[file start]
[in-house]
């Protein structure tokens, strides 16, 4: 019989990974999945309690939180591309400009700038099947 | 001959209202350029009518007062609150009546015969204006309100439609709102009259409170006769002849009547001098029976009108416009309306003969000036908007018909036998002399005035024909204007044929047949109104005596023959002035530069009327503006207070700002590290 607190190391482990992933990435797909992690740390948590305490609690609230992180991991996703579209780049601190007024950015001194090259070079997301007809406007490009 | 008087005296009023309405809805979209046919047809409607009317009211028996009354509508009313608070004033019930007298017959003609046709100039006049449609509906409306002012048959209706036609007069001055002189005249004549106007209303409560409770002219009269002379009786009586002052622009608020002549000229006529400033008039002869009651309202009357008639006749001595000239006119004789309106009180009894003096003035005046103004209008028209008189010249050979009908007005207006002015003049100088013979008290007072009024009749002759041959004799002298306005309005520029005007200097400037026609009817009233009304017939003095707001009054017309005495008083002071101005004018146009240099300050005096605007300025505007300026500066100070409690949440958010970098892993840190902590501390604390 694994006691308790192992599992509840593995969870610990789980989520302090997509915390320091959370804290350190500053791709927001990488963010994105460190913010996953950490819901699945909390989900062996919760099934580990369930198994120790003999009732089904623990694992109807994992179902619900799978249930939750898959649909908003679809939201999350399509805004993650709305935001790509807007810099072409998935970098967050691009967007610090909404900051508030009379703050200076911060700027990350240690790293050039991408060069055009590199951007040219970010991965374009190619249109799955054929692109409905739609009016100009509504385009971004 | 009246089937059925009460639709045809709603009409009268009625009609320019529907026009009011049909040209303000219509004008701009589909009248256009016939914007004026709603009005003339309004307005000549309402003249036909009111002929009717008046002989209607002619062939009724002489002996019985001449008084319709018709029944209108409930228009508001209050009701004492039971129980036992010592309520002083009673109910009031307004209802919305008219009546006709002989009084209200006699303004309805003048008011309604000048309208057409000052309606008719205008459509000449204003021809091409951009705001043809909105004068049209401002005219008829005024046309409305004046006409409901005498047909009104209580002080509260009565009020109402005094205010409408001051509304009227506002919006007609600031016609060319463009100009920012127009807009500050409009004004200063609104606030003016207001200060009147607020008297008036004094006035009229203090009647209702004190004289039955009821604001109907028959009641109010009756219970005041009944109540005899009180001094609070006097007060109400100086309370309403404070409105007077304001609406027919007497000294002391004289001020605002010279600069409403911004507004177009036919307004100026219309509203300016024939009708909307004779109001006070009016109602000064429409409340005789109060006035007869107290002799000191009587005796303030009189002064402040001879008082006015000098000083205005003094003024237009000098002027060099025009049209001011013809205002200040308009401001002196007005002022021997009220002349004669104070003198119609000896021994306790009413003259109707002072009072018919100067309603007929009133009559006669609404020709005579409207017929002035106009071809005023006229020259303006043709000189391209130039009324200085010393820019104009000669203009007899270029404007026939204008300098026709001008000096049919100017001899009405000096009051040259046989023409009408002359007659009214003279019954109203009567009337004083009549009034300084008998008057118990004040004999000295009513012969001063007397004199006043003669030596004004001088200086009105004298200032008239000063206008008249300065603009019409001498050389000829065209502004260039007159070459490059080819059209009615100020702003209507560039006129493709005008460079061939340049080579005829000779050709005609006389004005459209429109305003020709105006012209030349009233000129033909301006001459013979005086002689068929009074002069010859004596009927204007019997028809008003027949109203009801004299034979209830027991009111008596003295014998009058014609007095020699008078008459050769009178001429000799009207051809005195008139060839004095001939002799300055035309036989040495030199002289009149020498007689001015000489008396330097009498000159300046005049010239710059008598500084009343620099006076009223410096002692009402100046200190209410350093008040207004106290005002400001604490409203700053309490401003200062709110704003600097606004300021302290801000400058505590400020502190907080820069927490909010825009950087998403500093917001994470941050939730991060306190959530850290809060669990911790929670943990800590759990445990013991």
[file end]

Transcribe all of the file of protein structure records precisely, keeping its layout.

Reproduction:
[in-house]
């Protein structure tokens, strides 16, 4: 019989990974999945309690939180591309400009700038099947 | 001959209202350029009518007062609150009546015969204006309100439609709102009259409170006769002849009547001098029976009108416009309306003969000036908007018909036998002399005035024909204007044929047949109104005596023959002035530069009327503006207070700002590290 607190190391482990992933990435797909992690740390948590305490609690609230992180991991996703579209780049601190007024950015001194090259070079997301007809406007490009 | 008087005296009023309405809805979209046919047809409607009317009211028996009354509508009313608070004033019930007298017959003609046709100039006049449609509906409306002012048959209706036609007069001055002189005249004549106007209303409560409770002219009269002379009786009586002052622009608020002549000229006529400033008039002869009651309202009357008639006749001595000239006119004789309106009180009894003096003035005046103004209008028209008189010249050979009908007005207006002015003049100088013979008290007072009024009749002759041959004799002298306005309005520029005007200097400037026609009817009233009304017939003095707001009054017309005495008083002071101005004018146009240099300050005096605007300025505007300026500066100070409690949440958010970098892993840190902590501390604390 694994006691308790192992599992509840593995969870610990789980989520302090997509915390320091959370804290350190500053791709927001990488963010994105460190913010996953950490819901699945909390989900062996919760099934580990369930198994120790003999009732089904623990694992109807994992179902619900799978249930939750898959649909908003679809939201999350399509805004993650709305935001790509807007810099072409998935970098967050691009967007610090909404900051508030009379703050200076911060700027990350240690790293050039991408060069055009590199951007040219970010991965374009190619249109799955054929692109409905739609009016100009509504385009971004 | 009246089937059925009460639709045809709603009409009268009625009609320019529907026009009011049909040209303000219509004008701009589909009248256009016939914007004026709603009005003339309004307005000549309402003249036909009111002929009717008046002989209607002619062939009724002489002996019985001449008084319709018709029944209108409930228009508001209050009701004492039971129980036992010592309520002083009673109910009031307004209802919305008219009546006709002989009084209200006699303004309805003048008011309604000048309208057409000052309606008719205008459509000449204003021809091409951009705001043809909105004068049209401002005219008829005024046309409305004046006409409901005498047909009104209580002080509260009565009020109402005094205010409408001051509304009227506002919006007609600031016609060319463009100009920012127009807009500050409009004004200063609104606030003016207001200060009147607020008297008036004094006035009229203090009647209702004190004289039955009821604001109907028959009641109010009756219970005041009944109540005899009180001094609070006097007060109400100086309370309403404070409105007077304001609406027919007497000294002391004289001020605002010279600069409403911004507004177009036919307004100026219309509203300016024939009708909307004779109001006070009016109602000064429409409340005789109060006035007869107290002799000191009587005796303030009189002064402040001879008082006015000098000083205005003094003024237009000098002027060099025009049209001011013809205002200040308009401001002196007005002022021997009220002349004669104070003198119609000896021994306790009413003259109707002072009072018919100067309603007929009133009559006669609404020709005579409207017929002035106009071809005023006229020259303006043709000189391209130039009324200085010393820019104009000669203009007899270029404007026939204008300098026709001008000096049919100017001899009405000096009051040259046989023409009408002359007659009214003279019954109203009567009337004083009549009034300084008998008057118990004040004999000295009513012969001063007397004199006043003669030596004004001088200086009105004298200032008239000063206008008249300065603009019409001498050389000829065209502004260039007159070459490059080819059209009615100020702003209507560039006129493709005008460079061939340049080579005829000779050709005609006389004005459209429109305003020709105006012209030349009233000129033909301006001459013979005086002689068929009074002069010859004596009927204007019997028809008003027949109203009801004299034979209830027991009111008596003295014998009058014609007095020699008078008459050769009178001429000799009207051809005195008139060839004095001939002799300055035309036989040495030199002289009149020498007689001015000489008396330097009498000159300046005049010239710059008598500084009343620099006076009223410096002692009402100046200190209410350093008040207004106290005002400001604490409203700053309490401003200062709110704003600097606004300021302290801000400058505590400020502190907080820069927490909010825009950087998403500093917001994470941050939730991060306190959530850290809060669990911790929670943990800590759990445990013991």